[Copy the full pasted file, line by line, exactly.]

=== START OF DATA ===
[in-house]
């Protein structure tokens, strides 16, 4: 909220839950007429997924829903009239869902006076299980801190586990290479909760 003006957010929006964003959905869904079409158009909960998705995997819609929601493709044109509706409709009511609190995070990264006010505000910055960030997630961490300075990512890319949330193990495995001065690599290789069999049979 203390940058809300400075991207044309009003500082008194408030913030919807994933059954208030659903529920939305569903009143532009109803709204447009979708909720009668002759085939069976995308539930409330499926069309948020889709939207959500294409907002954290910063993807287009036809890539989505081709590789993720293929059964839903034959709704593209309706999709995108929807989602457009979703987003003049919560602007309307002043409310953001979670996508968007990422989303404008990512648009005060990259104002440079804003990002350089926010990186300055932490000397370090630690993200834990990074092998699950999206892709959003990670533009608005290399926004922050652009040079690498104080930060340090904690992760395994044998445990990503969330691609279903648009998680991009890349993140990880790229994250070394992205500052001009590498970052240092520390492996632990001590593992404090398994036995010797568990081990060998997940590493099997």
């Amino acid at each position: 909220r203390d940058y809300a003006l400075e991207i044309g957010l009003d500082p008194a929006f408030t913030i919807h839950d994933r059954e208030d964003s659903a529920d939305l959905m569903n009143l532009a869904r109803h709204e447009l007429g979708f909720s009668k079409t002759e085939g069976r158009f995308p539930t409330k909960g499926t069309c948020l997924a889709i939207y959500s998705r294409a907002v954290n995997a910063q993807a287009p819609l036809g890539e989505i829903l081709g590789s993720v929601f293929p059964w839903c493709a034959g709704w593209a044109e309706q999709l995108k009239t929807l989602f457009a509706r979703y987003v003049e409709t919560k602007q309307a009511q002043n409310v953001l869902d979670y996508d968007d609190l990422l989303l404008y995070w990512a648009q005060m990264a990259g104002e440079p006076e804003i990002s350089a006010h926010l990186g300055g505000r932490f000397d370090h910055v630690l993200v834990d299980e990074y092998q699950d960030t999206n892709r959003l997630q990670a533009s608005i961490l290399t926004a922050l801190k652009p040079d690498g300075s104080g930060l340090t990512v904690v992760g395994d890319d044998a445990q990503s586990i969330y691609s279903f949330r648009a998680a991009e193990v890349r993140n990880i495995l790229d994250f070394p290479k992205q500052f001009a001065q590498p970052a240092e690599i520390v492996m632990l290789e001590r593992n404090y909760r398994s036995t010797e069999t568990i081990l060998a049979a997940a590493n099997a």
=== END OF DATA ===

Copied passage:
[in-house]
């Protein structure tokens, strides 16, 4: 909220839950007429997924829903009239869902006076299980801190586990290479909760 003006957010929006964003959905869904079409158009909960998705995997819609929601493709044109509706409709009511609190995070990264006010505000910055960030997630961490300075990512890319949330193990495995001065690599290789069999049979 203390940058809300400075991207044309009003500082008194408030913030919807994933059954208030659903529920939305569903009143532009109803709204447009979708909720009668002759085939069976995308539930409330499926069309948020889709939207959500294409907002954290910063993807287009036809890539989505081709590789993720293929059964839903034959709704593209309706999709995108929807989602457009979703987003003049919560602007309307002043409310953001979670996508968007990422989303404008990512648009005060990259104002440079804003990002350089926010990186300055932490000397370090630690993200834990990074092998699950999206892709959003990670533009608005290399926004922050652009040079690498104080930060340090904690992760395994044998445990990503969330691609279903648009998680991009890349993140990880790229994250070394992205500052001009590498970052240092520390492996632990001590593992404090398994036995010797568990081990060998997940590493099997």
């Amino acid at each position: 909220r203390d940058y809300a003006l400075e991207i044309g957010l009003d500082p008194a929006f408030t913030i919807h839950d994933r059954e208030d964003s659903a529920d939305l959905m569903n009143l532009a869904r109803h709204e447009l007429g979708f909720s009668k079409t002759e085939g069976r158009f995308p539930t409330k909960g499926t069309c948020l997924a889709i939207y959500s998705r294409a907002v954290n995997a910063q993807a287009p819609l036809g890539e989505i829903l081709g590789s993720v929601f293929p059964w839903c493709a034959g709704w593209a044109e309706q999709l995108k009239t929807l989602f457009a509706r979703y987003v003049e409709t919560k602007q309307a009511q002043n409310v953001l869902d979670y996508d968007d609190l990422l989303l404008y995070w990512a648009q005060m990264a990259g104002e440079p006076e804003i990002s350089a006010h926010l990186g300055g505000r932490f000397d370090h910055v630690l993200v834990d299980e990074y092998q699950d960030t999206n892709r959003l997630q990670a533009s608005i961490l290399t926004a922050l801190k652009p040079d690498g300075s104080g930060l340090t990512v904690v992760g395994d890319d044998a445990q990503s586990i969330y691609s279903f949330r648009a998680a991009e193990v890349r993140n990880i495995l790229d994250f070394p290479k992205q500052f001009a001065q590498p970052a240092e690599i520390v492996m632990l290789e001590r593992n404090y909760r398994s036995t010797e069999t568990i081990l060998a049979a997940a590493n099997a």